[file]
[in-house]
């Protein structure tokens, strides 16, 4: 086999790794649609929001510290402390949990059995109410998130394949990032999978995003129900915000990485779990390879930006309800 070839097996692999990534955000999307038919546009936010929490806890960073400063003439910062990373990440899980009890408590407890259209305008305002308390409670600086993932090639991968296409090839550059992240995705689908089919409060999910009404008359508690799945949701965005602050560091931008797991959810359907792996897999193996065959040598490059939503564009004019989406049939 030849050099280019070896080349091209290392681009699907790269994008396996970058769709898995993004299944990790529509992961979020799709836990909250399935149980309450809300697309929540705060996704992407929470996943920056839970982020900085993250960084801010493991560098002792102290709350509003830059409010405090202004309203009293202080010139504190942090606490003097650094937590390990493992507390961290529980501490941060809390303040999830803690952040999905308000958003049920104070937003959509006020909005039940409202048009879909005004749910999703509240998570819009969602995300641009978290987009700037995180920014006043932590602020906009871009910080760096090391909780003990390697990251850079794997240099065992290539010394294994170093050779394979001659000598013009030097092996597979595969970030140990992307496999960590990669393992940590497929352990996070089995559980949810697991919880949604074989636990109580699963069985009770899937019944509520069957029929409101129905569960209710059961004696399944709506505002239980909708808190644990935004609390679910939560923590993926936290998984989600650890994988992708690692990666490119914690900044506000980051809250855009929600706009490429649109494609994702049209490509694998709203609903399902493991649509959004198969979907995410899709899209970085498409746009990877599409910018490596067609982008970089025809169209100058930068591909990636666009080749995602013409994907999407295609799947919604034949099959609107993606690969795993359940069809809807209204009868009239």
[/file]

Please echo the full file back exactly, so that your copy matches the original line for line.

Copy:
[in-house]
């Protein structure tokens, strides 16, 4: 086999790794649609929001510290402390949990059995109410998130394949990032999978995003129900915000990485779990390879930006309800 070839097996692999990534955000999307038919546009936010929490806890960073400063003439910062990373990440899980009890408590407890259209305008305002308390409670600086993932090639991968296409090839550059992240995705689908089919409060999910009404008359508690799945949701965005602050560091931008797991959810359907792996897999193996065959040598490059939503564009004019989406049939 030849050099280019070896080349091209290392681009699907790269994008396996970058769709898995993004299944990790529509992961979020799709836990909250399935149980309450809300697309929540705060996704992407929470996943920056839970982020900085993250960084801010493991560098002792102290709350509003830059409010405090202004309203009293202080010139504190942090606490003097650094937590390990493992507390961290529980501490941060809390303040999830803690952040999905308000958003049920104070937003959509006020909005039940409202048009879909005004749910999703509240998570819009969602995300641009978290987009700037995180920014006043932590602020906009871009910080760096090391909780003990390697990251850079794997240099065992290539010394294994170093050779394979001659000598013009030097092996597979595969970030140990992307496999960590990669393992940590497929352990996070089995559980949810697991919880949604074989636990109580699963069985009770899937019944509520069957029929409101129905569960209710059961004696399944709506505002239980909708808190644990935004609390679910939560923590993926936290998984989600650890994988992708690692990666490119914690900044506000980051809250855009929600706009490429649109494609994702049209490509694998709203609903399902493991649509959004198969979907995410899709899209970085498409746009990877599409910018490596067609982008970089025809169209100058930068591909990636666009080749995602013409994907999407295609799947919604034949099959609107993606690969795993359940069809809807209204009868009239």